Recognition of motor vehicles has many uses, for example in law reinforcement, security, control of traffic.
Recognition of motor vehicles has many uses, for example in law reinforcement, security, control of traffic. The purpose of the project is to create a system that is capable of identifying license plates in moving vehicles. The system, which was developed using Matlab, receives a video movie as input, and returns as output pictures of the license plates from the vehicles that were detected. The system does not work in real-time due to Matlab speed processing limitation. However, the algorithm was written in a way it could be implemented in a real-time system, and in a most generic form, so it could be applied to various situations with only minimal changes. To allow maximum flexibility the system is wrapped in a GUI, which allows running the system and adapting it to each scene easily, by any user.
The first obstacle in processing video images is the interlacing problem. Pictures in movie need to be refreshed 60 times per second to avoid the visual effect of blinking. Interlacing is a way to reduce the memory size of a movie through refreshing the even and odd lines of the frame alternately, thus needing only 60 half pictures per second. In a stationary frame a moving object will be created from 2 images not sampled in the same time, and therefore very blurry.
The second problem was to create an algorithm that is able to detect moving vehicles, with the limitation that only movement in the desired direction, out of a two way lane, will be detected. The algorithm needs to be highly reliable, while not too much time consuming.
The third problem was to create an algorithm that can identify the license plate of a detected vehicle, so it could return a good picture of the plate (or its coordinates on the movie frame), for further future processing. Identification of the digits from the license plate was not a part of the project.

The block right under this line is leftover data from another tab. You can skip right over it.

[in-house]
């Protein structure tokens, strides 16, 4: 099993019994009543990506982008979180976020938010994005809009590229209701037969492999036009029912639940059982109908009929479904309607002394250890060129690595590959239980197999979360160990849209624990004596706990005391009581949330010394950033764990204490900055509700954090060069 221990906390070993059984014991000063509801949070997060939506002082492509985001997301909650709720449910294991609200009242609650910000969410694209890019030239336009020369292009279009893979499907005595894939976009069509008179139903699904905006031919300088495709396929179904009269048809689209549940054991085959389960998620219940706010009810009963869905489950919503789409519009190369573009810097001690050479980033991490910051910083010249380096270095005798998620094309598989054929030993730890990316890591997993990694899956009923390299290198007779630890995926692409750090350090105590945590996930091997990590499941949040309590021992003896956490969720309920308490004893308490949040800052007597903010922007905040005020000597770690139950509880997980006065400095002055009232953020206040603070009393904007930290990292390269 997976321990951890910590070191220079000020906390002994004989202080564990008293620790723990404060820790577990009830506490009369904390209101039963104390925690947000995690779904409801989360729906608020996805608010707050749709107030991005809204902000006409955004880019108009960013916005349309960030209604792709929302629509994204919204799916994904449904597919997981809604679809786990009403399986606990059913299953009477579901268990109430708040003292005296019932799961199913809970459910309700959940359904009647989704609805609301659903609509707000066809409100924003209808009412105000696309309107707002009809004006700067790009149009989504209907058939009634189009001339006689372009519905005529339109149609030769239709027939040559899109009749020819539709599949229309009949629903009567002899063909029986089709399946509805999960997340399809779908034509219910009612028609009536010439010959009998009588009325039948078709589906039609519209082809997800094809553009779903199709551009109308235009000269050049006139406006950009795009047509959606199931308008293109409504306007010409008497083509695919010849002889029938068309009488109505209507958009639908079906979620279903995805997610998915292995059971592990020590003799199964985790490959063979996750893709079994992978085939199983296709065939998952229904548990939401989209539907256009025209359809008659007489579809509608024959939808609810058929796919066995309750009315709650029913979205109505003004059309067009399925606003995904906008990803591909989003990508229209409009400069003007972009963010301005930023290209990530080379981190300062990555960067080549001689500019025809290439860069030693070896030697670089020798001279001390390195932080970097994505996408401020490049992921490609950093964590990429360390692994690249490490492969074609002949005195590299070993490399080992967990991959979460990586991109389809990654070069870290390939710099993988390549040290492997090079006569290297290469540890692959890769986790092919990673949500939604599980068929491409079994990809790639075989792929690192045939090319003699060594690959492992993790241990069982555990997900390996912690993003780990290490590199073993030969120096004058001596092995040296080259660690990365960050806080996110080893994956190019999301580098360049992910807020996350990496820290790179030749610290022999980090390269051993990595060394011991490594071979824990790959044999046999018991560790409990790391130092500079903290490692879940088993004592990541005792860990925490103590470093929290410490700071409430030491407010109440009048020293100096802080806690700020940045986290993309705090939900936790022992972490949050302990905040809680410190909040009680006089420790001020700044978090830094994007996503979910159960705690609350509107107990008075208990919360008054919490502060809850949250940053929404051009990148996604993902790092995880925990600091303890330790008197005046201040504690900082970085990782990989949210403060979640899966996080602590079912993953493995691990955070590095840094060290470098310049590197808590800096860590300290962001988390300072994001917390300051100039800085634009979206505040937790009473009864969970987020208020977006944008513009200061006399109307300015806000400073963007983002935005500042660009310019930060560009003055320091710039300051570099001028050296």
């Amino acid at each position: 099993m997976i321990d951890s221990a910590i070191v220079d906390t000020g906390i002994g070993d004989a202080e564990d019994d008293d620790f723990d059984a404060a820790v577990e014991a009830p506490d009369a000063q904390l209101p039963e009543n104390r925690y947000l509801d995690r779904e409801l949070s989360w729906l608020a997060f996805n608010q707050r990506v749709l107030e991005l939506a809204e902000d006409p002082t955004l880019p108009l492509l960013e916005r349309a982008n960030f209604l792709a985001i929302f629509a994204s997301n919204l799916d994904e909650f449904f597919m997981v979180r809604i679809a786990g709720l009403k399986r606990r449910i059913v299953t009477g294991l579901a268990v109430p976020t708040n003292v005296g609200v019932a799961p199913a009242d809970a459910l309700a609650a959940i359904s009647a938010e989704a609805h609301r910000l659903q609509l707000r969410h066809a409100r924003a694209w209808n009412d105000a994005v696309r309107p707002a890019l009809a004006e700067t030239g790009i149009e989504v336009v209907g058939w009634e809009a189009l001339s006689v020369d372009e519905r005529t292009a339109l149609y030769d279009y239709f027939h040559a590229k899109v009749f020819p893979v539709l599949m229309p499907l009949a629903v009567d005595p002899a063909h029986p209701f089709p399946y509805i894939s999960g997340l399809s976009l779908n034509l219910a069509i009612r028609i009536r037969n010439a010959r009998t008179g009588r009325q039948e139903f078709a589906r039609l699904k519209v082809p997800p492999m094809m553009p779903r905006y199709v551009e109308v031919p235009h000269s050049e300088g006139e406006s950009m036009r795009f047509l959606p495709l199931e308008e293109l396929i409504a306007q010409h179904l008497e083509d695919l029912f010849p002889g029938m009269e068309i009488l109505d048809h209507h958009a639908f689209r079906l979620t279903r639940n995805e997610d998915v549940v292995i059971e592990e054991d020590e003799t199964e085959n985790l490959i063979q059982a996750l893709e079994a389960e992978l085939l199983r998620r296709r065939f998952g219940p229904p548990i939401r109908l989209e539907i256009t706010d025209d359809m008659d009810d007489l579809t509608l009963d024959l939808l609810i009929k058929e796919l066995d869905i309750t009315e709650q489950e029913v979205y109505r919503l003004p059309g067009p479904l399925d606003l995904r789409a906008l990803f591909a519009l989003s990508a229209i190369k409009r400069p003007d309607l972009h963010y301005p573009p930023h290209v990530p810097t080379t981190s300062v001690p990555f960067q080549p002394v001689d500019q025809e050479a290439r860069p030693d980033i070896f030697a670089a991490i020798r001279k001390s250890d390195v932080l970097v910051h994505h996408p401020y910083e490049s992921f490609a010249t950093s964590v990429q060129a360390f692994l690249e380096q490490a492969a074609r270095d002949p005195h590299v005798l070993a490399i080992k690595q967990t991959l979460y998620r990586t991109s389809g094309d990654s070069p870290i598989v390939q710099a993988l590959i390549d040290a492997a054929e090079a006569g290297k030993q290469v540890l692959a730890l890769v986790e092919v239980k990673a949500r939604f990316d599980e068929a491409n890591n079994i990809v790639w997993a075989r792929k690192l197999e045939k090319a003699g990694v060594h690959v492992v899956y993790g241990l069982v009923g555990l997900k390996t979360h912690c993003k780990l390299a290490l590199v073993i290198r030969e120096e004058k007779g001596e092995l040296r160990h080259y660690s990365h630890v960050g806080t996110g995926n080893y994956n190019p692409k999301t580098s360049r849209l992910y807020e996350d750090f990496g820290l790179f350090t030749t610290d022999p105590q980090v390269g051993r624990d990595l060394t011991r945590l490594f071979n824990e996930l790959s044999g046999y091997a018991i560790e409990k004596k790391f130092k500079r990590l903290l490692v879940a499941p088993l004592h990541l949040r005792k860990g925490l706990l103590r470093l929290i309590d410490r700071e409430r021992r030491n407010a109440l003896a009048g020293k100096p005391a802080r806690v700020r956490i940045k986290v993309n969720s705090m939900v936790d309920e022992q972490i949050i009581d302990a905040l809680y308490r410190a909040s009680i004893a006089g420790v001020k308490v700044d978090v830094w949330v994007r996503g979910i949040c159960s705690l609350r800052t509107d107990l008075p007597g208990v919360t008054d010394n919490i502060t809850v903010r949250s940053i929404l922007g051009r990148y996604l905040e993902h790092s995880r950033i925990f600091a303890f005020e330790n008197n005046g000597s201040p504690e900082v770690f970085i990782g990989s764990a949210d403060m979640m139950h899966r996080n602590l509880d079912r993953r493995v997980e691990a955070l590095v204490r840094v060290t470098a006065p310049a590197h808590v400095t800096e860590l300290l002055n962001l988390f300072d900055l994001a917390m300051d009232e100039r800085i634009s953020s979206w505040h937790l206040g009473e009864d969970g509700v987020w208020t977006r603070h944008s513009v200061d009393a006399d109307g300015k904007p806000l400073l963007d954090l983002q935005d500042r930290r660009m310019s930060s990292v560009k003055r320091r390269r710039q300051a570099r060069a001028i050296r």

Interlacing was bypassed through creating a smaller image, by taking only the even (or odd) lines of the frame. In that way no preliminary processing for de-interlacing is needed, and therefore it allows real-time implementation. It is also a very fast solution and the quality of the image is preserved, even though it contains half the lines.
Movement was detected with movement revaluation using blocks. A region of interest in the current frame and the next frame is divided into blocks and for each block in the current frame we find, in the next frame, the position of the block that gives the minimal error between the two blocks. This way we get a vector for each block, showing its movement between the two frames.
Detecting a moving car using block revaluation: The vectors (in blue) showing the movement of the blocks (in red) of two sequential frames
In order to distinguish between movement in the desired direction and other directions we compute a grade for each block by taking the projection of its normalized motion vector (MV) on the road vector (RV) – a unit vector in the direction which we want to detect the motion (set by the user).
The total movement grade of the frame is then calculated by taking the mean value of all the positive block grades. If this total grade is greater than some movement threshold (set by the user), we conclude that there was a car movement in the desired direction at this frame.
The algorithm for the plate identification was based on finding a rectangle having a certain color and size, after having detected the vehicle.
The plate coordinates are then set to be this rectangle corners, in the pre-filtered image.
A GUI was created, allowing the user to watch the process of identifying the vehicle and the plate. It allows also various inputs, like the road angle, the region of interest in the image, the block size, the color and minimal area of the plate, and more.
The movies were filmed using Sony DCR-PC110E video camera, and sampled and coded into DV, Indeo and DivX formats using Adobe Premiere Pro 2.0.
The code was written in Matlab 7.1.
The system has showed very good results when checked on the videos we filmed. For a wider use of the system some changes need to be done. First, for real-time implementation, the algorithm needs to be in high level language, since Matlab speed is limited. The parameters of the system need to be adapted to the movie (easily done through the GUI), when running it on a new site.
Improvements to the system could be done by recognizing more than one car at a time, adding a system that identify the digits, and developing an algorithm of identifying the license plates that is not based on their color.
We are grateful to our project supervisor Johanan Erez for his help and guidance throughout this work.
We are also grateful to the Ollendorf Minerva Center Fund for supporting this project.